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September 07, 2017

Good Thing at Hopscotch Design Festival – Pt. 3

This week two Good Thing team members – Natalie Phillips, our Director of Wholesale, and Mayela Mujica, our Operations Manager – headed to Raleigh, NC for Hopscotch Design Festival. Today they are presenting a talk titled "Reimagining Everyday Objects," a.k.a. the Good Thing mantra. Here, a brief selection from their presentation. See the beginning of this story at Part 1 and Part 2.

Solving the manufacturing process for the tray really helped us shape the manufacturing process for the dustpan. After a product is resolved we go ahead and do a first production run. This small test orders usually is the hundreds. For the dustpan our first run was 500 of each color.

In the final version of the Richman Dustpan, the tray is stamped steel with the handle as a steel sheet formed into a tube. Everything is welded together and the finish is lacquered. The dustpan has a steel hook and is branded on the handle. The brush is beech wood with synthetic bristles individually glued.

We sell the Richman Dustpan on our website mostly through press, Instagram or other marketing efforts. The majority of our stock is sold wholesale through retailers. From the start, this has been the major sales channel through which our wares are distributed. We currently have about 200 retailers, approximately 30% of which are international.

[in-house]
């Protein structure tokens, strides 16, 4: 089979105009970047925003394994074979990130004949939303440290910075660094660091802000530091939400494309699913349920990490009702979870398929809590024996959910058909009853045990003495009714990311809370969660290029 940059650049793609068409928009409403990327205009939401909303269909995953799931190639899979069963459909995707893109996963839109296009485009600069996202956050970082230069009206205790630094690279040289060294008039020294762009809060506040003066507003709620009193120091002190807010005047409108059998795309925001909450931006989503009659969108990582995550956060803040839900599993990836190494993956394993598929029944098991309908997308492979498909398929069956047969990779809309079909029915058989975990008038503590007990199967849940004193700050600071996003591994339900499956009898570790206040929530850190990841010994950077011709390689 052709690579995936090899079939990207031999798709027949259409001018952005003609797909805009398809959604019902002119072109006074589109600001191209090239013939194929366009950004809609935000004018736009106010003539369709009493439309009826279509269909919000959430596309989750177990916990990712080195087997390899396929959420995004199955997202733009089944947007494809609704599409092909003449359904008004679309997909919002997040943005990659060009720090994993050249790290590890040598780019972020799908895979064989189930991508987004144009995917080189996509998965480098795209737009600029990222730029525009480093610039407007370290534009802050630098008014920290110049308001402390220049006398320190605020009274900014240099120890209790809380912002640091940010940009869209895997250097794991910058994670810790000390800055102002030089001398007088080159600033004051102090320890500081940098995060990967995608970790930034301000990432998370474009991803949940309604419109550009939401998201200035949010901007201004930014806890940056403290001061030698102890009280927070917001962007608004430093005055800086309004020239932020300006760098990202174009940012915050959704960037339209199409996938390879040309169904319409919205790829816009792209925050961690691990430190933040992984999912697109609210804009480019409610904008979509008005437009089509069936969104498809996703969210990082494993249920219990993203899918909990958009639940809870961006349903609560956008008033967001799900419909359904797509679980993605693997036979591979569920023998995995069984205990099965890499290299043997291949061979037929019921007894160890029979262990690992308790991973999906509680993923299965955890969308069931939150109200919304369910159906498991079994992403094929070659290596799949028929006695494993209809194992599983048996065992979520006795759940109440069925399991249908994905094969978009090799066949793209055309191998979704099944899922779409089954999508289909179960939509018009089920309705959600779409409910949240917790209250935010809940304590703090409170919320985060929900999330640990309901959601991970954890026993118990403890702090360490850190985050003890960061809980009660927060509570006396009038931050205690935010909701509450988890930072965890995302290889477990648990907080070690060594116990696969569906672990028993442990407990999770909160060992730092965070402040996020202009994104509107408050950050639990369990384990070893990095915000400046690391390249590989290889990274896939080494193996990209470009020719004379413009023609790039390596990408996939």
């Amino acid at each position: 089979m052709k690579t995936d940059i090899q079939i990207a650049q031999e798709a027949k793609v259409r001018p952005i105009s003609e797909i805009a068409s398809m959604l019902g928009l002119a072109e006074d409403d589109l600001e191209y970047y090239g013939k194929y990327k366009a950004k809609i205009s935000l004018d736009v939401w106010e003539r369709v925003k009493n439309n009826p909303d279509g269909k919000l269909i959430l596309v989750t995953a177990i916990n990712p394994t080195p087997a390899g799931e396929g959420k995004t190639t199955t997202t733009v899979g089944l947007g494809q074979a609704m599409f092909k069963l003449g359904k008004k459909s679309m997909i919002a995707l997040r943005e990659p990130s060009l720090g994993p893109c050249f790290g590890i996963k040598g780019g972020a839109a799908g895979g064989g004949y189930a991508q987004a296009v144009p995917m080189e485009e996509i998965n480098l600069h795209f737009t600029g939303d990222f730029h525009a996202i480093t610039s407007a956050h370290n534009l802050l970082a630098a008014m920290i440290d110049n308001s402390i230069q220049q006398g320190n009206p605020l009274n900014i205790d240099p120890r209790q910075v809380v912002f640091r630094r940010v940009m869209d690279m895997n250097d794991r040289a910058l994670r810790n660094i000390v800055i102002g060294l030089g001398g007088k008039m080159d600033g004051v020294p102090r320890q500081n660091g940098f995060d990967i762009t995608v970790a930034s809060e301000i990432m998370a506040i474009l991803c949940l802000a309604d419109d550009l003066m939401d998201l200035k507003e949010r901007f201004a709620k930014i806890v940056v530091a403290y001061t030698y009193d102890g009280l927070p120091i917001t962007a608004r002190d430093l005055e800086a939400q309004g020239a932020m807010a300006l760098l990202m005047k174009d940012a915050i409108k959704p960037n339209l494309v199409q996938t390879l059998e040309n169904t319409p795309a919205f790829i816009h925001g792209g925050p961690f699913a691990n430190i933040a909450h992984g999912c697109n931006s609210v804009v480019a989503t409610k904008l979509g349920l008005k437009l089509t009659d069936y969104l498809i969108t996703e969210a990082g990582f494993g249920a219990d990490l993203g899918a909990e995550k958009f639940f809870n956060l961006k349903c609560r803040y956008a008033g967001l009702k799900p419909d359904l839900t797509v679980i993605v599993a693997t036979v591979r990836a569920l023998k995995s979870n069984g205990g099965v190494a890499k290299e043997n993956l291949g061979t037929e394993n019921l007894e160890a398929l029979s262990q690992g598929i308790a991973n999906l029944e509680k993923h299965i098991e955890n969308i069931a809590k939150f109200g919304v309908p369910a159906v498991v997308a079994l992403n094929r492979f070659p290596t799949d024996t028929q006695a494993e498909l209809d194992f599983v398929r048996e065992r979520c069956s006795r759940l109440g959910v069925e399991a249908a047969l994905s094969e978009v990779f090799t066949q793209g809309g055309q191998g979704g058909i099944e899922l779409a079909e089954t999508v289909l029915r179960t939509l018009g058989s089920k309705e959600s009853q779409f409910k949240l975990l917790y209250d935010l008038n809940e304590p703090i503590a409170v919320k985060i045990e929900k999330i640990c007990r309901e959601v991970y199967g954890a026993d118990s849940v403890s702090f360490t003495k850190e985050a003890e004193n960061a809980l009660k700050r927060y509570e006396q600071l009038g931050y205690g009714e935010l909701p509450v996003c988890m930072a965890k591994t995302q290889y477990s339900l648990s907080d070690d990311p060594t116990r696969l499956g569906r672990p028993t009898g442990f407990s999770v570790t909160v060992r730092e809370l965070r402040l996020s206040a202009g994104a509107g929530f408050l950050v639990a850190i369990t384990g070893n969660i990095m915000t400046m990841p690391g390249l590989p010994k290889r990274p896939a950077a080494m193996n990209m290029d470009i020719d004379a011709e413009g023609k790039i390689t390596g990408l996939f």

Once in stores, we work closely with our retailers. For example, Ana Maria, who owns Port of Raleigh, has been a huge asset to us and has really influenced our design process over the years. She has tried things in store, some things have worked and others have not worked. This feedback – what her customers are looking for, how they want to use those objects, and especially what they want to pay for those things – has really shaped our direction and the products we move forward with. This whole cycle ends with Ana Maria’s customer.

In planning out this talk, we wanted to be sure we were choosing a product that properly represented Good Thing. The Richman Dustpan is a great example: it works, it is lovely, it encourages use, and it’s accessible. In our offices, this is considered a successful product: it sells, it makes us money, but also because people are buying it and we are seeing people use it. Beyond that, we’ve found great collaborators who can make this object, who can ship this object, who can sell this object, and finally people who can use this object.

And really, that’s all we’re saying – that when we make things, we’re of the mindset that consumerism and design/production are not mutually exclusive. The product, the cost, the customers all lead to how an object should and can be.

Final Richman Dustpan image courtesy of Glasswing.

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